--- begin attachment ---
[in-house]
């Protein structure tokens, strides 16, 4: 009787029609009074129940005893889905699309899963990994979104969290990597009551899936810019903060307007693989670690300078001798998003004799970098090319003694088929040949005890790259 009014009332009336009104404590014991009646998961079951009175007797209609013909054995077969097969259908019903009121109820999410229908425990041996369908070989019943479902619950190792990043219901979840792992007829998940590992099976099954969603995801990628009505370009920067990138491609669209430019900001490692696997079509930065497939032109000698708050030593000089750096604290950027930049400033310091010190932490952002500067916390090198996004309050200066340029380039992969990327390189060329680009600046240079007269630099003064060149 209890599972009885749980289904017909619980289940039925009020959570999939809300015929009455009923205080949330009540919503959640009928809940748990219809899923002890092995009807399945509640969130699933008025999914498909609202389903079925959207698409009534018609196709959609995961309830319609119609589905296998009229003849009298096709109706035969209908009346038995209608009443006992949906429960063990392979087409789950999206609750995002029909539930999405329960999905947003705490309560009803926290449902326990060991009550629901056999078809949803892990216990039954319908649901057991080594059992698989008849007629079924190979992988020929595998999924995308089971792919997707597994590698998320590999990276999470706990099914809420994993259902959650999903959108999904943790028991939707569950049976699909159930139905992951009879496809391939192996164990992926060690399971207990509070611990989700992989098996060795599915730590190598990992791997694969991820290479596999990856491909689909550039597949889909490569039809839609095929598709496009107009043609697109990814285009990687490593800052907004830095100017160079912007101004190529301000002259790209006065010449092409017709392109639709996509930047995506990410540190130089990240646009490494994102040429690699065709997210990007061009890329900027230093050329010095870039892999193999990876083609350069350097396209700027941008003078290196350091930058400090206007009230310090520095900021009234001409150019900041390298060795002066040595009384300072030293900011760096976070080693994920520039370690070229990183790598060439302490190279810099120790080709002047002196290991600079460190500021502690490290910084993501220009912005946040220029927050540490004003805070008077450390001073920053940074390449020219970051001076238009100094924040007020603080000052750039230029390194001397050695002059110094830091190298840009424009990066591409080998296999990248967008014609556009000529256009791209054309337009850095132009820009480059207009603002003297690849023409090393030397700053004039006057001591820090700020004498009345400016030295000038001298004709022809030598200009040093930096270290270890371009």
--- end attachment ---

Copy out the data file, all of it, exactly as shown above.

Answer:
[in-house]
């Protein structure tokens, strides 16, 4: 009787029609009074129940005893889905699309899963990994979104969290990597009551899936810019903060307007693989670690300078001798998003004799970098090319003694088929040949005890790259 009014009332009336009104404590014991009646998961079951009175007797209609013909054995077969097969259908019903009121109820999410229908425990041996369908070989019943479902619950190792990043219901979840792992007829998940590992099976099954969603995801990628009505370009920067990138491609669209430019900001490692696997079509930065497939032109000698708050030593000089750096604290950027930049400033310091010190932490952002500067916390090198996004309050200066340029380039992969990327390189060329680009600046240079007269630099003064060149 209890599972009885749980289904017909619980289940039925009020959570999939809300015929009455009923205080949330009540919503959640009928809940748990219809899923002890092995009807399945509640969130699933008025999914498909609202389903079925959207698409009534018609196709959609995961309830319609119609589905296998009229003849009298096709109706035969209908009346038995209608009443006992949906429960063990392979087409789950999206609750995002029909539930999405329960999905947003705490309560009803926290449902326990060991009550629901056999078809949803892990216990039954319908649901057991080594059992698989008849007629079924190979992988020929595998999924995308089971792919997707597994590698998320590999990276999470706990099914809420994993259902959650999903959108999904943790028991939707569950049976699909159930139905992951009879496809391939192996164990992926060690399971207990509070611990989700992989098996060795599915730590190598990992791997694969991820290479596999990856491909689909550039597949889909490569039809839609095929598709496009107009043609697109990814285009990687490593800052907004830095100017160079912007101004190529301000002259790209006065010449092409017709392109639709996509930047995506990410540190130089990240646009490494994102040429690699065709997210990007061009890329900027230093050329010095870039892999193999990876083609350069350097396209700027941008003078290196350091930058400090206007009230310090520095900021009234001409150019900041390298060795002066040595009384300072030293900011760096976070080693994920520039370690070229990183790598060439302490190279810099120790080709002047002196290991600079460190500021502690490290910084993501220009912005946040220029927050540490004003805070008077450390001073920053940074390449020219970051001076238009100094924040007020603080000052750039230029390194001397050695002059110094830091190298840009424009990066591409080998296999990248967008014609556009000529256009791209054309337009850095132009820009480059207009603002003297690849023409090393030397700053004039006057001591820090700020004498009345400016030295000038001298004709022809030598200009040093930096270290270890371009």